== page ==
Animals Teach Us about Nesting

Pearl knows that nesting is important!

People who don’t live in the tropics year-round say they’d miss having four seasons that are separate and distinct from one another. I love warm weather and despise being cold, so that’s not a problem for me. And it’s cool and breezy here at night, so I still get to tuck the doggies in with their blankets and favorite toys. (Getting tucked in is important!)

And yet, the lack of discernable seasons does cause a tiny issue, even for a sun-seeker like me. The thing is, we humans use seasonal awareness to help us remember things. Things like birthdays and anniversaries are easier to keep up with when the weather reminds you what time of year it is.

But where we live on the Big Island, every day is like every other day: Relentlessly balmy and beautiful weather with occasional “champagne showers” and rainbows is our default setting. Our rain is often like getting spritzed with one of those silly spray bottles with a tiny fan attached that you buy at Disney World. We do have torrential downpours in the rainy season—which we get instead of winter—but even that all-encompassing sort of rain comes and goes, so the space between downpours, rainbows, and sunshine isn’t something anyone here needs to angst over. (And nobody does.)

Bottom line: Life is great when the weather on any given day is freaking amazing, though I’m having a little difficulty remembering which season we’re in.

But if the weather doesn’t remind us of the seasons, the animals and plants do. Even here, the plants have fruiting seasons and dormant seasons when they send their energy underground to fortify their root systems. Even here, the animals have breeding seasons and nesting seasons and seasons in which they mind their own business. Even here, where we don’t have visible seasons, the seasons still exist, and they still rule us. Our minds and bodies adhere to seasonal cycles, even if we’re not totally aware of it.

In winter, hibernating animals and plants know when to go underground. But we do it too: In human terms, that may mean declining invitations so we can sit on the couch in our jammies and binge-watch The Office. It’s important to respect our urge to seek solitude, to rest and regroup. If we’re lucky, some of our ongoing responsibilities and obligations will go underground too. If we’re even luckier than that, our friends and family will understand and honor our need to spend time alone when we need it.

This past winter, I made the decision to take a hiatus from writing. Yes, we had a lot going on—still moving in, etc.—but then I always have a lot going on. It’s only as I’m sitting here writing this that I realize my body-mind-spirit needed a winter break even though we didn’t have screaming-cold weather to keep me housebound.

But now it’s spring, as I’m being reminded daily by the birds who are busy nest-building outside my window.

I’ve dedicated myself to the activity of lying in bed for at least a half-hour after I’ve opened my eyes each morning, so I can listen to the birds, watch the hibiscus flowers sway in the breeze, and meditate on the day to come. From my early-morning rolled-up-in-the-covers position in the bed, I can see the corner post of the lanai (AKA balcony) railing.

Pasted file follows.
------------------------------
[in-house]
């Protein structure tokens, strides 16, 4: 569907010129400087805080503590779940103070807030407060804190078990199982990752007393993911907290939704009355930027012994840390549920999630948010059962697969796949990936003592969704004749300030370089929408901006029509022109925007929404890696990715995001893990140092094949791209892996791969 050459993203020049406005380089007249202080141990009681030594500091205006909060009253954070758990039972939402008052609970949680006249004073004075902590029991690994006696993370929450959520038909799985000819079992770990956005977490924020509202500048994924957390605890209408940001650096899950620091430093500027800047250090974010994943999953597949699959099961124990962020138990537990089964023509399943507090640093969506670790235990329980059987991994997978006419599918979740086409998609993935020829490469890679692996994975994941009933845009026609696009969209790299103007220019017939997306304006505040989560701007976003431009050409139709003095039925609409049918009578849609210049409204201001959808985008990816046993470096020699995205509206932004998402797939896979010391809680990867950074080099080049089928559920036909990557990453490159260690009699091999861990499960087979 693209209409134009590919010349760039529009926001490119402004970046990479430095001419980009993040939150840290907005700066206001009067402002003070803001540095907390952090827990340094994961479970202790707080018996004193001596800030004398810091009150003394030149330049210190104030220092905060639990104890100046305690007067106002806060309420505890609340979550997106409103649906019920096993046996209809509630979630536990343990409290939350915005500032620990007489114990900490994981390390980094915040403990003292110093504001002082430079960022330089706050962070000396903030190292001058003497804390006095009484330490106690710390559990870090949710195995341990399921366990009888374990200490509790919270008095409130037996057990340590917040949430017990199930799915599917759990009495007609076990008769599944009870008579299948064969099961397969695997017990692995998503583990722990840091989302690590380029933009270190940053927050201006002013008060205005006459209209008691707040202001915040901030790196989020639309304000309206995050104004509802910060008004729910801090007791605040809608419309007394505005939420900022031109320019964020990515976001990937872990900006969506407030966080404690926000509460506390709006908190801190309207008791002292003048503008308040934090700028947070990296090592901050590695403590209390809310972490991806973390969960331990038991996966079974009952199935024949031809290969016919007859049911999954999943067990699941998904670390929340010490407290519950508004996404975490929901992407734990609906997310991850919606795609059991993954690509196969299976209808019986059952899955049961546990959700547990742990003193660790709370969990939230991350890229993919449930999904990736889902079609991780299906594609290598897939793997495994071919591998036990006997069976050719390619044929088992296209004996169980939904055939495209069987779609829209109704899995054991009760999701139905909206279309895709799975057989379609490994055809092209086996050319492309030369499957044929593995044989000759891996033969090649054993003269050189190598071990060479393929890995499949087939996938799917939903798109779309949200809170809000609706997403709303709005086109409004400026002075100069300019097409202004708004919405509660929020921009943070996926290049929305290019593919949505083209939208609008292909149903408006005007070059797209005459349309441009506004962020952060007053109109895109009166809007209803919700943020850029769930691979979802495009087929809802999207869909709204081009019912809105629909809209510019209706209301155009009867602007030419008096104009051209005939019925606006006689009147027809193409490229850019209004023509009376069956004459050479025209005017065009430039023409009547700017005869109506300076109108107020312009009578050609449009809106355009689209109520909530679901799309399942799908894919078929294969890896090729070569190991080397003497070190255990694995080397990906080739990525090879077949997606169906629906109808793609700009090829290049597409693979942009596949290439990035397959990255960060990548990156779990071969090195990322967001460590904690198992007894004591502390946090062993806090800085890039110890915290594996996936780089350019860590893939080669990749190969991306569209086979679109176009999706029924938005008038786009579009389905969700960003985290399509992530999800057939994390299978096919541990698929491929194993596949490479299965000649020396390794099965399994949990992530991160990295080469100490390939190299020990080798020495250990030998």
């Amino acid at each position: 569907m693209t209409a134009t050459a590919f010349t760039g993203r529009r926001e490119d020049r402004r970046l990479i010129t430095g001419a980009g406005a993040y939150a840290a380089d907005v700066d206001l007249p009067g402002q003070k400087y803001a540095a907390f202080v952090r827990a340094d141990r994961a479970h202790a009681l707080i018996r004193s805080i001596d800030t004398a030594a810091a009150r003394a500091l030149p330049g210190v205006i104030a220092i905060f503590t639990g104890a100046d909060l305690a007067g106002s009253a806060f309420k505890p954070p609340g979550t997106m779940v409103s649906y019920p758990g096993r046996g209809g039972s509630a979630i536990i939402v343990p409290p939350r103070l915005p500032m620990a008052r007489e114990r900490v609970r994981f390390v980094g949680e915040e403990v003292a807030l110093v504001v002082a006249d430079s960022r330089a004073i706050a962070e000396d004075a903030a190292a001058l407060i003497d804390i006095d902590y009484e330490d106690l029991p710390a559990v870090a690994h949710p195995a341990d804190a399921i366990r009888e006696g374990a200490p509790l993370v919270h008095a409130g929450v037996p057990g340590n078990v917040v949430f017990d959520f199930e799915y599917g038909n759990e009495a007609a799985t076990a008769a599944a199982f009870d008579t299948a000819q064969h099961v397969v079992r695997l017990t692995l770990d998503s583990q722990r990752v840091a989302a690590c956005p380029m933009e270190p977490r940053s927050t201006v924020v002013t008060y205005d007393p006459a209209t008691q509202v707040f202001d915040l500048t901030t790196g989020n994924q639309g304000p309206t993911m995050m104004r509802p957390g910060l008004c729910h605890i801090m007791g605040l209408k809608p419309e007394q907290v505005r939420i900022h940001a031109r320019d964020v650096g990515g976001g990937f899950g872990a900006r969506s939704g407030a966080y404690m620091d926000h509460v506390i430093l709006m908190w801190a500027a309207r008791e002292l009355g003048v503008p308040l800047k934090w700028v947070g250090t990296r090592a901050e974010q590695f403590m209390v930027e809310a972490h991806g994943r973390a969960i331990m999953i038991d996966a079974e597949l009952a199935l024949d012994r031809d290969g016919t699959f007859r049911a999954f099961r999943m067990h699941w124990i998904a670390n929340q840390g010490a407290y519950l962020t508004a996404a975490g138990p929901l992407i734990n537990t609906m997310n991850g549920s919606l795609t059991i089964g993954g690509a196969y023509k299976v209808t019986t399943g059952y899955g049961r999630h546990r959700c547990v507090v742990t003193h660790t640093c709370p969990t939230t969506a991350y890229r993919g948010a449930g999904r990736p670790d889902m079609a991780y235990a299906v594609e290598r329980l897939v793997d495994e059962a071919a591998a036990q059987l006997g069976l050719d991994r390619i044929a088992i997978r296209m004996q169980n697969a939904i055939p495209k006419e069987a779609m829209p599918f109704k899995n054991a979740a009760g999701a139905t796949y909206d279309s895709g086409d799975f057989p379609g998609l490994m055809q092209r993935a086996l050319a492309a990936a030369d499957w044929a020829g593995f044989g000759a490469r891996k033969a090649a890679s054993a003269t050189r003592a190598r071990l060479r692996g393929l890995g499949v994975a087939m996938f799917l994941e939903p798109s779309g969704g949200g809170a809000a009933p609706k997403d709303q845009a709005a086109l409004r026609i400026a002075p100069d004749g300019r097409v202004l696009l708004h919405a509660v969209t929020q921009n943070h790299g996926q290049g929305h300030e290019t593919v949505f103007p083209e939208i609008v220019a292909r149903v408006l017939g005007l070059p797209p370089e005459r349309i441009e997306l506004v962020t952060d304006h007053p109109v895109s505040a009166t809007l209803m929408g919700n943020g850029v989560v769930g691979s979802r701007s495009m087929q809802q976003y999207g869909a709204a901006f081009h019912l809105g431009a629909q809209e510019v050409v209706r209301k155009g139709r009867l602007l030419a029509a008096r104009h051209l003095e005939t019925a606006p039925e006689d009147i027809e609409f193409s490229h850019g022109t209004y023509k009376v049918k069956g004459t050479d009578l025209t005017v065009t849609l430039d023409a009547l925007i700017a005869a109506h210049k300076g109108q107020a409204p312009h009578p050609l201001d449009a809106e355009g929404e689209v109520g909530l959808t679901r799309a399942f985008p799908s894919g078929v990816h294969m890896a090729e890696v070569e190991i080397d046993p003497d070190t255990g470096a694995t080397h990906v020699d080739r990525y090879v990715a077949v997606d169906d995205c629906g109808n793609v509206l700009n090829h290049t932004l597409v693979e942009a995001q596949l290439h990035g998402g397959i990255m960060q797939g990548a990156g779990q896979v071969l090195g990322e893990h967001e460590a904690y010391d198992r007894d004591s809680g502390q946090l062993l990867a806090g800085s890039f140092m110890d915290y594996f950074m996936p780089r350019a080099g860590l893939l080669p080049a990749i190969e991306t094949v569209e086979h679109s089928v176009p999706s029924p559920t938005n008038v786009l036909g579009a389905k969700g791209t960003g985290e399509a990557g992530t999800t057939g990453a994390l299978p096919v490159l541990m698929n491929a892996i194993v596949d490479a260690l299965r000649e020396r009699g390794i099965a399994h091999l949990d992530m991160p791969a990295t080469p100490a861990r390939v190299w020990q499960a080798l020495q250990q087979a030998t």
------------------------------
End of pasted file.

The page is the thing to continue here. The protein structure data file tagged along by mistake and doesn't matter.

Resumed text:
For the past week, this one sparrow has been perching on that corner post every morning and singing to his mate, who’s busy building their nest in the coconut palm. (He’s also warning other birds to stay away from their nesting site, so it’s not like he’s being a total slacker.) He’s guarding a prime nesting spot under a nearly impermeable cluster of young coconuts that will grow slowly enough to provide plenty of time, shade, and shelter for the birds to lay their eggs and raise their babies.

His early-morning song is important for him and his mate and the babies they will raise.

But it’s also been good for me to hear his reminder that it’s time to finish old projects, so I’ll have the space and energy to start new ones.

And ain’t it strange, but for no good reason, I climbed up from my underground burrow  in February and started getting busy. In March, I put all the framed photos and art we hadn’t yet hung on the dining room table. (Resurrecting one of the moving-in projects we never quite got around to doing last year.)

We haven’t eaten at the table since, but I am determined not to move those things off the table until we are ready to put them on the walls. In April, I signed up for a book-plotting class that runs through the month of April and into May. (Taking a new series idea through its paces.) I also entered last year’s books in a couple of Reader’s Choice contests, and offered to judge some, too. And even though I haven’t advertised my animal communication services for the past couple of years, new clients are finding me.

It’s like suddenly, the whole world has been put on notice: It’s time to sweep away the cobwebs that have accumulated in the corners of our houses and our brains. It’s time to sweep away anything that is keeping us from achieving the goals we’d put on snooze during the winter. It’s time to make new goals, rearrange our environment, and embark on a new journey toward wholeness and fulfillment. It’s spring! Time to start again, to build—or rebuild—and feather a nest that will embrace and nurture us through the rest of the year.

Turns out that we don’t need the weather to show us when the seasons change. And we don’t even need the plants and animals to remind us. Our body-mind-spirits know what to do and when to do it. But in case we’re determined to be deliberately obtuse, or to deny ourselves permission to do what needs to be done (whether that’s watching The Office in our Jammies or dragging out all the framed art that still needs to be hung), the animals and plants—and especially the birds—will remind us.

Happy Spring!

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